By Anam Bibi || Contributing Writer
Benjamin Franklin once said: “without continual growth and progress, such words as improvement, achievement, and success have no meaning.”
As freshmen, all we can think about is how much we want to escape orientation. All we want is to do something on our own. There are multiple meetings where upperclassmen tell us what we can and cannot do. Ice breakers become boring and repetitive. We have to be uncomfortably close to strangers in team building activities and try to make new friends. We have to learn to live with our new roommate. We don’t really think about all of the clubs that are offered on campus, or very much about the campus itself. But from freshman year to senior year, the majority of people change and gain a better understanding of who they are and what they enjoy.
About a week ago, I actually got to find that advice out for myself. I went through orientation once more, but it could not have been more different. I was not just a senior, but a House Advisor. As a senior HA, you learn to enjoy almost every little ceremony and game night that you have to attend during orientation. The House Dinner becomes another opportunity to learn about the history of the place you call your home away from home. You remember your freshman year dorm as the place where you met your best friend, found your favorite study spot, got your first credit card, had your first argument over laundry, had to use flip-flops in the shower, and had to try new things outside of your comfort zone.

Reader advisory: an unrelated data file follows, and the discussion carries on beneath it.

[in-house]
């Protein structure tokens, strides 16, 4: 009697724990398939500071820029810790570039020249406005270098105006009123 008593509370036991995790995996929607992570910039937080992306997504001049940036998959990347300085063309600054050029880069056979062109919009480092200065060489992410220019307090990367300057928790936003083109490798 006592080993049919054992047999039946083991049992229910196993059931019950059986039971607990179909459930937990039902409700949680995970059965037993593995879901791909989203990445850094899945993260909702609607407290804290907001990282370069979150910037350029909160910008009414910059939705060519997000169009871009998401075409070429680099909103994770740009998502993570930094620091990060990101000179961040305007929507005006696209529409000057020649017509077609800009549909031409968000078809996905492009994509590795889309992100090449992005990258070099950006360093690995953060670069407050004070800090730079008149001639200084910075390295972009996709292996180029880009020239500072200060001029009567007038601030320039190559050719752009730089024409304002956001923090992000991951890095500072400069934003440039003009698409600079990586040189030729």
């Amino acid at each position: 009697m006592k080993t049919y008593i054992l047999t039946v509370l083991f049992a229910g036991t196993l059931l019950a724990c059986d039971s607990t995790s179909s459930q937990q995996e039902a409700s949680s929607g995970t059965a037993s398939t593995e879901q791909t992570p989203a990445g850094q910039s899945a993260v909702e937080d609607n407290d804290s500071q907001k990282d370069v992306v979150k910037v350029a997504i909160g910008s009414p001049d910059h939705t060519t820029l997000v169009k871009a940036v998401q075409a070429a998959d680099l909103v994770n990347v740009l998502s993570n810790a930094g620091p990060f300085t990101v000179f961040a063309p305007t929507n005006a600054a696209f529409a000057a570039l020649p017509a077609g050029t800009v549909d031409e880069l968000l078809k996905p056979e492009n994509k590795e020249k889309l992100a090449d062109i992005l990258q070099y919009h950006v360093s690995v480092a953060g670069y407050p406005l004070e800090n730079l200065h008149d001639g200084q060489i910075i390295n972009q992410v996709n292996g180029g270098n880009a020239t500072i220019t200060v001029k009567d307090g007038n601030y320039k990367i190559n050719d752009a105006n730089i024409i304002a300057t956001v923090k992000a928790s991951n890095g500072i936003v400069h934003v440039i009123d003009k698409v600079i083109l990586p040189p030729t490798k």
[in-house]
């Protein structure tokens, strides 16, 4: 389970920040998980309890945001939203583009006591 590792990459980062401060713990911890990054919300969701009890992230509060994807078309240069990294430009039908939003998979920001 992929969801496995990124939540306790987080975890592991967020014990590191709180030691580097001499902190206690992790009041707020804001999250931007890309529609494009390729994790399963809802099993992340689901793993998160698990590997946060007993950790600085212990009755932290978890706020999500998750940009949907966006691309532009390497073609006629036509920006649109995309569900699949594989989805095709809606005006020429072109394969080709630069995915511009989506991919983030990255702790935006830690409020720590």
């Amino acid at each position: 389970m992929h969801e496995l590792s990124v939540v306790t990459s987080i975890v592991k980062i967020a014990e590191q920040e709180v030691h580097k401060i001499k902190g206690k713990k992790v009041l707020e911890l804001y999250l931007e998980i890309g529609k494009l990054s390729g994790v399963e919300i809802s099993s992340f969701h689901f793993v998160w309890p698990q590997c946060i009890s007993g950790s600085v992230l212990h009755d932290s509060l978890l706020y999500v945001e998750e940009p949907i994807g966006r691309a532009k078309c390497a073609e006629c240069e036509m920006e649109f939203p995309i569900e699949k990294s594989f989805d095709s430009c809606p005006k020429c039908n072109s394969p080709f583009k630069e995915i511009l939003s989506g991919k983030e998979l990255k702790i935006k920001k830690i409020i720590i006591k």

As a senior, you’re finally able to relate to the advice you got in freshman year. You learn to laugh and connect with others during team building activities. You wish to be a freshman again as the thought of going out into the “real world” can instill fear in anyone.
Like most freshmen, many seniors still don’t completely know what they want to do in their life or their career. To create a good life for oneself is a lifelong process. You never stop growing because you never stop learning. To be a freshman means that there are endless possibilities for growth and change. From freshman year to senior year, the student changes both physically and emotionally. In college, most students experience some drastic, often difficult, life changes: homesickness, loss of a loved one, sadness of living away from family and pets, all nighters, academic failure, stress, anxiety, sleeplessness, registration chaos, loneliness, new friendships, loss of old friendships, parties, caffeine jitters, and discovering one’s passion. Although these lessons may be difficult, this is where the majority of growth occurs. In difficult times, it’s important to remember that we are not alone, and that others have gone through tough times, too.
By senior year, many students learn to find humor in some of these challenging moments. An exam or paper will be stressful, but not to such an extent that your mental and physical health will be compromised. To be successful, one must learn and grow from one’s failures rather than stay paralyzed in fear or regret. Use the past to learn from your mistakes and prepare yourself for the future, but remember to stay grounded in the present moment. Make the most out of clubs, sororities, fraternities, sports teams, study abroad programs, and meet new people. College is what you make of it, so make it memorable.
Anam Bibi’s email address is firstname.lastname@example.org.